- The phrase "without lawful authority or reasonable excuse"
was considered unnecessary in the context of clause 7 of the Bill because
there could never be a lawful authority or a reasonable excuse for the
corrupt conduct of bribing a candidate, which was a deliberate act involving
a wilful intention.
- It was the Administration's intention that advance declaration
on election donations could be made by candidates.The Electoral
Affairs Commission (EAC) had specified in its electoral guidelines for
the 1998 Legislative Council election that the procedures for submitting
"advance return of donations" to enable a candidate to give advance disclosure
to the Commission of any donation received before the publication of the
election results.The EAC would provide for similar guidelines in
respect of the District Councils election to be held in November.
"Lawful authority or reasonable excuse"
3. The Chairman pointed out that section 5(1)(a) of CIPO concerned with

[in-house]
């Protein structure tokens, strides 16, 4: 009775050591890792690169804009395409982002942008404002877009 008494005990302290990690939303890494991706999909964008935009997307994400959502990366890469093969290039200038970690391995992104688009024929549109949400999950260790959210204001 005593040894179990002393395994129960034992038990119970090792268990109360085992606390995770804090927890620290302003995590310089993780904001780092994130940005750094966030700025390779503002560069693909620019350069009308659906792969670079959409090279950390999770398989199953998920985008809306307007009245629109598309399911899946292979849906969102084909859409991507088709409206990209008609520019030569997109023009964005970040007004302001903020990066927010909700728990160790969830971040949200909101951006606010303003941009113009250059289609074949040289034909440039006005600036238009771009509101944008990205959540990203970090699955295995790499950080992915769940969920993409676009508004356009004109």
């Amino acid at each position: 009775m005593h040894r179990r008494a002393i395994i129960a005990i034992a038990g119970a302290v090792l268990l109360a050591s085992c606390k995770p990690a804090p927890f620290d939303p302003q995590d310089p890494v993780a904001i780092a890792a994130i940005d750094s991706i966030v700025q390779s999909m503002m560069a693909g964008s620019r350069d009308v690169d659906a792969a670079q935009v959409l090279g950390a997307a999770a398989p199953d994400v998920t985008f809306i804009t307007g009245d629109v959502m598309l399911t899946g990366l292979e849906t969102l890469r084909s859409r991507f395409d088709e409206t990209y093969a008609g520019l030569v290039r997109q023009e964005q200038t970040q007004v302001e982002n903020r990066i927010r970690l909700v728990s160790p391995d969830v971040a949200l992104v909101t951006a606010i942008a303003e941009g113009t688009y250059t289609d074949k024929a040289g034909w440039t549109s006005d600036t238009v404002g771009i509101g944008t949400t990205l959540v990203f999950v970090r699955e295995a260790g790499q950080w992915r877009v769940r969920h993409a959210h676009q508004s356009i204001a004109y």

bribery in relation to "voting in an election" but it did not refer to
voting for a particular candidate or candidates.He asked whether
political parties handing out little souvenirs to members of the public
during an election campaign simply to encourage voting would be caught
by the offence provision, or be considered as acting with a reasonable
4. Deputy solicitor General (Constitutional) (DSG(C)) responded that
it would be a reasonable excuse if the act was done without the intention
of promoting the election of a candidate or group of candidates.